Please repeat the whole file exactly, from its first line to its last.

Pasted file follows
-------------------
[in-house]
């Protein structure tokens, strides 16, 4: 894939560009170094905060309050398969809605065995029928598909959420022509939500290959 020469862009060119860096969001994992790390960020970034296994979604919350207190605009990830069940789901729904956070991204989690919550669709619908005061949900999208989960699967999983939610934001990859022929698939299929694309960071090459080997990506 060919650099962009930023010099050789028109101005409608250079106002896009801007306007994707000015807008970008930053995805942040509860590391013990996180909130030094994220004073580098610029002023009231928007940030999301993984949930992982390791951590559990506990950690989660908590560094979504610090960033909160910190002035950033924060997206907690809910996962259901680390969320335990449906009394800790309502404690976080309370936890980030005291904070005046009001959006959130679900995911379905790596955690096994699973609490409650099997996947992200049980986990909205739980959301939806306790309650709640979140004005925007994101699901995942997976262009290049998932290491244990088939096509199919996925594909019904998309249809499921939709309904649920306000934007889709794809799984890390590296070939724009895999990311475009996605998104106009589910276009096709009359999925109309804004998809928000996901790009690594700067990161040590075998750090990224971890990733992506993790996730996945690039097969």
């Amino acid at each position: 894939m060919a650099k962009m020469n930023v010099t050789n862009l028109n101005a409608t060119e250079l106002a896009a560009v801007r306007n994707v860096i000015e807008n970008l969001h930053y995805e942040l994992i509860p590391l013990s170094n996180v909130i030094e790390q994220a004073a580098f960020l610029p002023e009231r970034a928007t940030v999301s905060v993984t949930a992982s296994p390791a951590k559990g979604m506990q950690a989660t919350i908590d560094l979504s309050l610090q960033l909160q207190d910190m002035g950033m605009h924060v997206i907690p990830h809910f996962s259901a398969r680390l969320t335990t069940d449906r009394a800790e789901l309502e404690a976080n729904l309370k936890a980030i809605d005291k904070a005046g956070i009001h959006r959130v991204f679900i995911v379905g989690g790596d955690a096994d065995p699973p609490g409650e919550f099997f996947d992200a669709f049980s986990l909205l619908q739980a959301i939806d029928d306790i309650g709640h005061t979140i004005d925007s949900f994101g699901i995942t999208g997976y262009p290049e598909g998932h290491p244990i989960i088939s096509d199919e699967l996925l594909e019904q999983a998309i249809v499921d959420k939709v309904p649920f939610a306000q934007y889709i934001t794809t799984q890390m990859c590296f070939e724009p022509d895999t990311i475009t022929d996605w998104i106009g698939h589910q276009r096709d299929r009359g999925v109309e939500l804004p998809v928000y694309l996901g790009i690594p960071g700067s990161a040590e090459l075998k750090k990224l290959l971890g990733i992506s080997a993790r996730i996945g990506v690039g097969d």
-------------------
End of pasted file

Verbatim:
[in-house]
């Protein structure tokens, strides 16, 4: 894939560009170094905060309050398969809605065995029928598909959420022509939500290959 020469862009060119860096969001994992790390960020970034296994979604919350207190605009990830069940789901729904956070991204989690919550669709619908005061949900999208989960699967999983939610934001990859022929698939299929694309960071090459080997990506 060919650099962009930023010099050789028109101005409608250079106002896009801007306007994707000015807008970008930053995805942040509860590391013990996180909130030094994220004073580098610029002023009231928007940030999301993984949930992982390791951590559990506990950690989660908590560094979504610090960033909160910190002035950033924060997206907690809910996962259901680390969320335990449906009394800790309502404690976080309370936890980030005291904070005046009001959006959130679900995911379905790596955690096994699973609490409650099997996947992200049980986990909205739980959301939806306790309650709640979140004005925007994101699901995942997976262009290049998932290491244990088939096509199919996925594909019904998309249809499921939709309904649920306000934007889709794809799984890390590296070939724009895999990311475009996605998104106009589910276009096709009359999925109309804004998809928000996901790009690594700067990161040590075998750090990224971890990733992506993790996730996945690039097969």
């Amino acid at each position: 894939m060919a650099k962009m020469n930023v010099t050789n862009l028109n101005a409608t060119e250079l106002a896009a560009v801007r306007n994707v860096i000015e807008n970008l969001h930053y995805e942040l994992i509860p590391l013990s170094n996180v909130i030094e790390q994220a004073a580098f960020l610029p002023e009231r970034a928007t940030v999301s905060v993984t949930a992982s296994p390791a951590k559990g979604m506990q950690a989660t919350i908590d560094l979504s309050l610090q960033l909160q207190d910190m002035g950033m605009h924060v997206i907690p990830h809910f996962s259901a398969r680390l969320t335990t069940d449906r009394a800790e789901l309502e404690a976080n729904l309370k936890a980030i809605d005291k904070a005046g956070i009001h959006r959130v991204f679900i995911v379905g989690g790596d955690a096994d065995p699973p609490g409650e919550f099997f996947d992200a669709f049980s986990l909205l619908q739980a959301i939806d029928d306790i309650g709640h005061t979140i004005d925007s949900f994101g699901i995942t999208g997976y262009p290049e598909g998932h290491p244990i989960i088939s096509d199919e699967l996925l594909e019904q999983a998309i249809v499921d959420k939709v309904p649920f939610a306000q934007y889709i934001t794809t799984q890390m990859c590296f070939e724009p022509d895999t990311i475009t022929d996605w998104i106009g698939h589910q276009r096709d299929r009359g999925v109309e939500l804004p998809v928000y694309l996901g790009i690594p960071g700067s990161a040590e090459l075998k750090k990224l290959l971890g990733i992506s080997a993790r996730i996945g990506v690039g097969d």